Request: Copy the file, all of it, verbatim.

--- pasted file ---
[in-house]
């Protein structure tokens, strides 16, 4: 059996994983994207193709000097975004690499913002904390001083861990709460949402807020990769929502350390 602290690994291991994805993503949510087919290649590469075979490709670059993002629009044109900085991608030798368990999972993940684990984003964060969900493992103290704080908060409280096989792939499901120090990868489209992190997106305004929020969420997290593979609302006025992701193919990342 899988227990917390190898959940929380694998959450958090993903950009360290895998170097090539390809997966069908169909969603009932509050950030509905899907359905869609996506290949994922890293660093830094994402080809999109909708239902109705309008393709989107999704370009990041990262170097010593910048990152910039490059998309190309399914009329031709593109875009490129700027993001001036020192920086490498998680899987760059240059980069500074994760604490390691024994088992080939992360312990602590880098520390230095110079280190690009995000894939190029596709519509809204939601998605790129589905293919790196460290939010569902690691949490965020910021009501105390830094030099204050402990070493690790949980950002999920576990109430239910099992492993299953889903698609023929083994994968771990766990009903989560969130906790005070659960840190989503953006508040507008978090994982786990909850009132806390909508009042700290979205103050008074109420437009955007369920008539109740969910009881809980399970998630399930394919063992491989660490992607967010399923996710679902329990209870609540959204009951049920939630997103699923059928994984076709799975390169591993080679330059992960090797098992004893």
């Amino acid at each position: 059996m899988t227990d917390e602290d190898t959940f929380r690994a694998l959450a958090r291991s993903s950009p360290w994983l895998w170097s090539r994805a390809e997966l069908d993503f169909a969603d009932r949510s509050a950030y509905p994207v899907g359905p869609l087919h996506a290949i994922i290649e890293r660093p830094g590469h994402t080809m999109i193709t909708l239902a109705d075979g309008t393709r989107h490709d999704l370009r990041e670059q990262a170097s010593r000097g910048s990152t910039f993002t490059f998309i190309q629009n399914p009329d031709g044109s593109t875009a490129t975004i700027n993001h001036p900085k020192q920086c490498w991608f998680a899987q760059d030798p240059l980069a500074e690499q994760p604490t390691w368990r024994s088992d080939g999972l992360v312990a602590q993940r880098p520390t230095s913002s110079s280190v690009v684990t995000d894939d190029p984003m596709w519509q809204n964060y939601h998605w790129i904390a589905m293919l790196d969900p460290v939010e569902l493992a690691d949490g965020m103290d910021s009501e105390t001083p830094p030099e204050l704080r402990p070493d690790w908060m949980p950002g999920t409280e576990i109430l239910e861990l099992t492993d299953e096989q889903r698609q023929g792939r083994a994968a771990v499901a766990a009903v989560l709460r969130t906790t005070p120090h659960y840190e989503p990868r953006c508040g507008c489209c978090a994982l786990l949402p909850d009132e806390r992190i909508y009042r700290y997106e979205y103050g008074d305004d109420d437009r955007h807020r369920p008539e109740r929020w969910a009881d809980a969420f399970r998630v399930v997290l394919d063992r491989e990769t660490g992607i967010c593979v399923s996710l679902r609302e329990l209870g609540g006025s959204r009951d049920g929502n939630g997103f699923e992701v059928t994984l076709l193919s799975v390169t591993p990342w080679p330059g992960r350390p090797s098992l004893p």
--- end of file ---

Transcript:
[in-house]
């Protein structure tokens, strides 16, 4: 059996994983994207193709000097975004690499913002904390001083861990709460949402807020990769929502350390 602290690994291991994805993503949510087919290649590469075979490709670059993002629009044109900085991608030798368990999972993940684990984003964060969900493992103290704080908060409280096989792939499901120090990868489209992190997106305004929020969420997290593979609302006025992701193919990342 899988227990917390190898959940929380694998959450958090993903950009360290895998170097090539390809997966069908169909969603009932509050950030509905899907359905869609996506290949994922890293660093830094994402080809999109909708239902109705309008393709989107999704370009990041990262170097010593910048990152910039490059998309190309399914009329031709593109875009490129700027993001001036020192920086490498998680899987760059240059980069500074994760604490390691024994088992080939992360312990602590880098520390230095110079280190690009995000894939190029596709519509809204939601998605790129589905293919790196460290939010569902690691949490965020910021009501105390830094030099204050402990070493690790949980950002999920576990109430239910099992492993299953889903698609023929083994994968771990766990009903989560969130906790005070659960840190989503953006508040507008978090994982786990909850009132806390909508009042700290979205103050008074109420437009955007369920008539109740969910009881809980399970998630399930394919063992491989660490992607967010399923996710679902329990209870609540959204009951049920939630997103699923059928994984076709799975390169591993080679330059992960090797098992004893």
């Amino acid at each position: 059996m899988t227990d917390e602290d190898t959940f929380r690994a694998l959450a958090r291991s993903s950009p360290w994983l895998w170097s090539r994805a390809e997966l069908d993503f169909a969603d009932r949510s509050a950030y509905p994207v899907g359905p869609l087919h996506a290949i994922i290649e890293r660093p830094g590469h994402t080809m999109i193709t909708l239902a109705d075979g309008t393709r989107h490709d999704l370009r990041e670059q990262a170097s010593r000097g910048s990152t910039f993002t490059f998309i190309q629009n399914p009329d031709g044109s593109t875009a490129t975004i700027n993001h001036p900085k020192q920086c490498w991608f998680a899987q760059d030798p240059l980069a500074e690499q994760p604490t390691w368990r024994s088992d080939g999972l992360v312990a602590q993940r880098p520390t230095s913002s110079s280190v690009v684990t995000d894939d190029p984003m596709w519509q809204n964060y939601h998605w790129i904390a589905m293919l790196d969900p460290v939010e569902l493992a690691d949490g965020m103290d910021s009501e105390t001083p830094p030099e204050l704080r402990p070493d690790w908060m949980p950002g999920t409280e576990i109430l239910e861990l099992t492993d299953e096989q889903r698609q023929g792939r083994a994968a771990v499901a766990a009903v989560l709460r969130t906790t005070p120090h659960y840190e989503p990868r953006c508040g507008c489209c978090a994982l786990l949402p909850d009132e806390r992190i909508y009042r700290y997106e979205y103050g008074d305004d109420d437009r955007h807020r369920p008539e109740r929020w969910a009881d809980a969420f399970r998630v399930v997290l394919d063992r491989e990769t660490g992607i967010c593979v399923s996710l679902r609302e329990l209870g609540g006025s959204r009951d049920g929502n939630g997103f699923e992701v059928t994984l076709l193919s799975v390169t591993p990342w080679p330059g992960r350390p090797s098992l004893p």